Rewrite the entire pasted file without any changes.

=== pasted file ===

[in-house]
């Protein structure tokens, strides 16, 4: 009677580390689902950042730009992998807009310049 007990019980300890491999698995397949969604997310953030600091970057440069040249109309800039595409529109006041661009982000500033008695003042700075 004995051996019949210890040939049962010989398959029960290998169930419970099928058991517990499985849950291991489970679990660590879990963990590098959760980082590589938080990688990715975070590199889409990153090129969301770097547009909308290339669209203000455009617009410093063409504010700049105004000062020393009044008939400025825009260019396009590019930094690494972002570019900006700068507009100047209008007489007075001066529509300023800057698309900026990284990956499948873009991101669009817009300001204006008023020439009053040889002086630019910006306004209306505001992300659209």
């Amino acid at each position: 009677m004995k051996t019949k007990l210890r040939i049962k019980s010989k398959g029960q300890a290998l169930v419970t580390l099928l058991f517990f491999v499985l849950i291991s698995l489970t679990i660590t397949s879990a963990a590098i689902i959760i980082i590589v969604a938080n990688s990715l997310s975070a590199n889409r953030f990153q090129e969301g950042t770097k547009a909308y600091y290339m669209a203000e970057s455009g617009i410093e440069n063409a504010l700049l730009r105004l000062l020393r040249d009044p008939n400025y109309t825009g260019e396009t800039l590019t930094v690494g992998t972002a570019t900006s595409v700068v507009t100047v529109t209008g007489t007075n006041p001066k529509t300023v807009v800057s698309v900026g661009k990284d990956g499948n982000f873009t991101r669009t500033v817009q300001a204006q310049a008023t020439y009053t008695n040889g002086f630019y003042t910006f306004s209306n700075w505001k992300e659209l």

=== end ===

[in-house]
């Protein structure tokens, strides 16, 4: 009677580390689902950042730009992998807009310049 007990019980300890491999698995397949969604997310953030600091970057440069040249109309800039595409529109006041661009982000500033008695003042700075 004995051996019949210890040939049962010989398959029960290998169930419970099928058991517990499985849950291991489970679990660590879990963990590098959760980082590589938080990688990715975070590199889409990153090129969301770097547009909308290339669209203000455009617009410093063409504010700049105004000062020393009044008939400025825009260019396009590019930094690494972002570019900006700068507009100047209008007489007075001066529509300023800057698309900026990284990956499948873009991101669009817009300001204006008023020439009053040889002086630019910006306004209306505001992300659209």
């Amino acid at each position: 009677m004995k051996t019949k007990l210890r040939i049962k019980s010989k398959g029960q300890a290998l169930v419970t580390l099928l058991f517990f491999v499985l849950i291991s698995l489970t679990i660590t397949s879990a963990a590098i689902i959760i980082i590589v969604a938080n990688s990715l997310s975070a590199n889409r953030f990153q090129e969301g950042t770097k547009a909308y600091y290339m669209a203000e970057s455009g617009i410093e440069n063409a504010l700049l730009r105004l000062l020393r040249d009044p008939n400025y109309t825009g260019e396009t800039l590019t930094v690494g992998t972002a570019t900006s595409v700068v507009t100047v529109t209008g007489t007075n006041p001066k529509t300023v807009v800057s698309v900026g661009k990284d990956g499948n982000f873009t991101r669009t500033v817009q300001a204006q310049a008023t020439y009053t008695n040889g002086f630019y003042t910006f306004s209306n700075w505001k992300e659209l």